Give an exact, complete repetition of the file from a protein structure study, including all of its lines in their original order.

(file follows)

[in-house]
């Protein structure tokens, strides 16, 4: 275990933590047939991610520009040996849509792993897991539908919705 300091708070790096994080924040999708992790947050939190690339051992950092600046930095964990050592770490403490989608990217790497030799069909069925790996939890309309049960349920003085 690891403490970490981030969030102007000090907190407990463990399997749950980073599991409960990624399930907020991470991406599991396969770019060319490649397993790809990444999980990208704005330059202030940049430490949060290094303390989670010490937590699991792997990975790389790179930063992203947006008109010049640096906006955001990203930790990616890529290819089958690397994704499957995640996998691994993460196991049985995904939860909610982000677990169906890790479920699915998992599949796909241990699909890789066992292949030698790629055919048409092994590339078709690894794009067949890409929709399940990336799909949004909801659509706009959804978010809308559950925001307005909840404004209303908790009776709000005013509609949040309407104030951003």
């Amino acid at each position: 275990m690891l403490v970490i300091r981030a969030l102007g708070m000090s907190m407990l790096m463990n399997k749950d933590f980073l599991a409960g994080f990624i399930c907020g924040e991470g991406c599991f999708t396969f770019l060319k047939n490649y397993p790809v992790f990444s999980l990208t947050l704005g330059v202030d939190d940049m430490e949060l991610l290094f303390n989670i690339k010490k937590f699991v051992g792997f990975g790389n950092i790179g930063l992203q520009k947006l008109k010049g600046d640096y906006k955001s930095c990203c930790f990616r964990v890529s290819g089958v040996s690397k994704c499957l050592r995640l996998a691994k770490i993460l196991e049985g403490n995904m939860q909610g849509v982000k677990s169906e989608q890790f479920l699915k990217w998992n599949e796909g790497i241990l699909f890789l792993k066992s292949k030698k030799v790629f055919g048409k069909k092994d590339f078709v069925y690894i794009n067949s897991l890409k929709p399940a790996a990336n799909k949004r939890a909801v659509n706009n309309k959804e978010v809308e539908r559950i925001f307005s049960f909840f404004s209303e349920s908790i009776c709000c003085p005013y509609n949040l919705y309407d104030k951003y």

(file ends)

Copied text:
[in-house]
């Protein structure tokens, strides 16, 4: 275990933590047939991610520009040996849509792993897991539908919705 300091708070790096994080924040999708992790947050939190690339051992950092600046930095964990050592770490403490989608990217790497030799069909069925790996939890309309049960349920003085 690891403490970490981030969030102007000090907190407990463990399997749950980073599991409960990624399930907020991470991406599991396969770019060319490649397993790809990444999980990208704005330059202030940049430490949060290094303390989670010490937590699991792997990975790389790179930063992203947006008109010049640096906006955001990203930790990616890529290819089958690397994704499957995640996998691994993460196991049985995904939860909610982000677990169906890790479920699915998992599949796909241990699909890789066992292949030698790629055919048409092994590339078709690894794009067949890409929709399940990336799909949004909801659509706009959804978010809308559950925001307005909840404004209303908790009776709000005013509609949040309407104030951003």
């Amino acid at each position: 275990m690891l403490v970490i300091r981030a969030l102007g708070m000090s907190m407990l790096m463990n399997k749950d933590f980073l599991a409960g994080f990624i399930c907020g924040e991470g991406c599991f999708t396969f770019l060319k047939n490649y397993p790809v992790f990444s999980l990208t947050l704005g330059v202030d939190d940049m430490e949060l991610l290094f303390n989670i690339k010490k937590f699991v051992g792997f990975g790389n950092i790179g930063l992203q520009k947006l008109k010049g600046d640096y906006k955001s930095c990203c930790f990616r964990v890529s290819g089958v040996s690397k994704c499957l050592r995640l996998a691994k770490i993460l196991e049985g403490n995904m939860q909610g849509v982000k677990s169906e989608q890790f479920l699915k990217w998992n599949e796909g790497i241990l699909f890789l792993k066992s292949k030698k030799v790629f055919g048409k069909k092994d590339f078709v069925y690894i794009n067949s897991l890409k929709p399940a790996a990336n799909k949004r939890a909801v659509n706009n309309k959804e978010v809308e539908r559950i925001f307005s049960f909840f404004s209303e349920s908790i009776c709000c003085p005013y509609n949040l919705y309407d104030k951003y």